Don't believe you can create a Level One trauma center in the middle of South Georgia fully equipped with a cardiac surgery team, neuro surgery and what have you. It would cost many millions the state doesn't have.

MajorPaul
0
Points
MajorPaul 10/21/10 - 05:37 am
0
0
The trauma care bill is sort

The trauma care bill is sort of like the whole Obamacare mess. It looks good at first glance, but has a glaring issue about who is going to pay for it.
$10 a year does not sound like much from each person, but in these hard times, $10 is a lot of money to waste.
As Riverman said, the reason most the Level 1 trauma centers have closed is they gave that level 1 care to people who could not pay the bill. With so many Georgians out of work, there is no insurance to pay, so the hospitals have to eat those costs, and they simply cant afford it.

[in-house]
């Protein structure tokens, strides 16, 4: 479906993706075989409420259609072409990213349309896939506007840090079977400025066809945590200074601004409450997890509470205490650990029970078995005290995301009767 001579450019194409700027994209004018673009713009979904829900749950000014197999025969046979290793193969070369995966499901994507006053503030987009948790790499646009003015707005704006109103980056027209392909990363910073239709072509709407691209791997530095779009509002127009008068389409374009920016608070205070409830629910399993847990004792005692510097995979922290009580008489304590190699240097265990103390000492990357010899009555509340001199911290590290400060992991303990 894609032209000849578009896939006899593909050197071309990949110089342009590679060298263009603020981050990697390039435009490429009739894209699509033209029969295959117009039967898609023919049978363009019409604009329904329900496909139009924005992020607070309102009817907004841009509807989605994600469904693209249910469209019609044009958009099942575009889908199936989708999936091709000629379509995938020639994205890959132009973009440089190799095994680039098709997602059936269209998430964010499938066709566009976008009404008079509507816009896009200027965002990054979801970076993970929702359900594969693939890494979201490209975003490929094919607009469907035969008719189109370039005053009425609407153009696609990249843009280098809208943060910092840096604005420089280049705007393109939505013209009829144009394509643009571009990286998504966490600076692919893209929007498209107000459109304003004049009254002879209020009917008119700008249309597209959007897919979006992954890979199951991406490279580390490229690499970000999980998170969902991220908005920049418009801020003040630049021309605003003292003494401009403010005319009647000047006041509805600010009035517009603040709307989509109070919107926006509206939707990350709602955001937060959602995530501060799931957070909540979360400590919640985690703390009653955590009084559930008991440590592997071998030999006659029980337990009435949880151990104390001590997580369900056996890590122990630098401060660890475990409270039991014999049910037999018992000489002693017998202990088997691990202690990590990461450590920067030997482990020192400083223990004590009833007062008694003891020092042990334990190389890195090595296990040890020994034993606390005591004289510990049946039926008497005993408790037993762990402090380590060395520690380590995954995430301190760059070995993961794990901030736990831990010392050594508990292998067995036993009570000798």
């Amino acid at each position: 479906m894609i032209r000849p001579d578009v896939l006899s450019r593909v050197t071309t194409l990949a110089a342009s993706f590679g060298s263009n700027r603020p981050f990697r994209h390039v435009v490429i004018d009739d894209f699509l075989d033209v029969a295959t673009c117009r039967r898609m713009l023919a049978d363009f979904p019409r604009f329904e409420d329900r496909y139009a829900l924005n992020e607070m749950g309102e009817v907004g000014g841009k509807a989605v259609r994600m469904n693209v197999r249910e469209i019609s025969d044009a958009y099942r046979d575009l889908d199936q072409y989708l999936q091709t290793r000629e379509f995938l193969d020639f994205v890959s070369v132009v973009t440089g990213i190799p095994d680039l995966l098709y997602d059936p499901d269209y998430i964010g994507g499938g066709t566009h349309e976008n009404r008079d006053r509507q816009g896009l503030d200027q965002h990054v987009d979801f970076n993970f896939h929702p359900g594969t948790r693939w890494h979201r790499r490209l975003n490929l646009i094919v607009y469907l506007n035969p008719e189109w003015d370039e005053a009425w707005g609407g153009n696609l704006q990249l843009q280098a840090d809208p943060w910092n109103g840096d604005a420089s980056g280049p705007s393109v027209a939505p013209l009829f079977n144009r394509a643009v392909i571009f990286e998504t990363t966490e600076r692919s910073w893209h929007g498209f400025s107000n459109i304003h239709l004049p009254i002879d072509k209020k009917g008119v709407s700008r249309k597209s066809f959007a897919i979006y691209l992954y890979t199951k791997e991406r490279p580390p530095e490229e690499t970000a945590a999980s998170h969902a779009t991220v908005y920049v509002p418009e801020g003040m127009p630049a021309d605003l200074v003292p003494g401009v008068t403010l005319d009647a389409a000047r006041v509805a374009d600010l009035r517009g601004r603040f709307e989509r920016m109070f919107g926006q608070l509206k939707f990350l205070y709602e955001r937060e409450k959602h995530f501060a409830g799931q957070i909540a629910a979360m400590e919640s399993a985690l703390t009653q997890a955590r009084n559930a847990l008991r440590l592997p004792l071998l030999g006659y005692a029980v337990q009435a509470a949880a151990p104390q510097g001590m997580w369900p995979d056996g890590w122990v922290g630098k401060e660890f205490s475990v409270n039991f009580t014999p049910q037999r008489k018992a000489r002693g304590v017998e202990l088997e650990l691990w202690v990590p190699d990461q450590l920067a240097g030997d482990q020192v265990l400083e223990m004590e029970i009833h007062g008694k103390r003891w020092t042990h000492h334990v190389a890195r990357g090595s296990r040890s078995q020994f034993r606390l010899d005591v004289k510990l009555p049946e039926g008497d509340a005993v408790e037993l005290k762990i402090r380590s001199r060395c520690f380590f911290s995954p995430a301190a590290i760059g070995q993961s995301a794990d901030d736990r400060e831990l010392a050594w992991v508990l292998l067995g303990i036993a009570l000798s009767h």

Nope, I wont be voting to raise my driving costs.

woodsman
6
Points
woodsman 10/21/10 - 07:27 am
0
0
Editorial endorsement? What a

Editorial endorsement? What a joke. Next time I see an editorial endorsement by the chronicle in the headline I'll know to skip the read, or skim it and vote the opposite.

JRE
62
Points
JRE 10/21/10 - 07:29 am
0
0
MajorPaul - Maybe they will

MajorPaul - Maybe they will make it optional so you will not have to increase your driving cost and waste money on an improved system in the state to save lives.

Chillen
17
Points
Chillen 10/21/10 - 08:31 am
0
0
The Georgia Libertarian Party

The Georgia Libertarian Party (fiscal conservatives & small govt) say to vote NO on all amendments & referendums. Here is a link with their justifications for each one.

http://lpgeorgia.com/pdf/LPGeorgiaBallotAmendments.pdf

For example, here's what they say about Amendment 2.

"(advocates for) this amendment want an expansion of the current system of 16 trauma centers in the state to 30, nearly double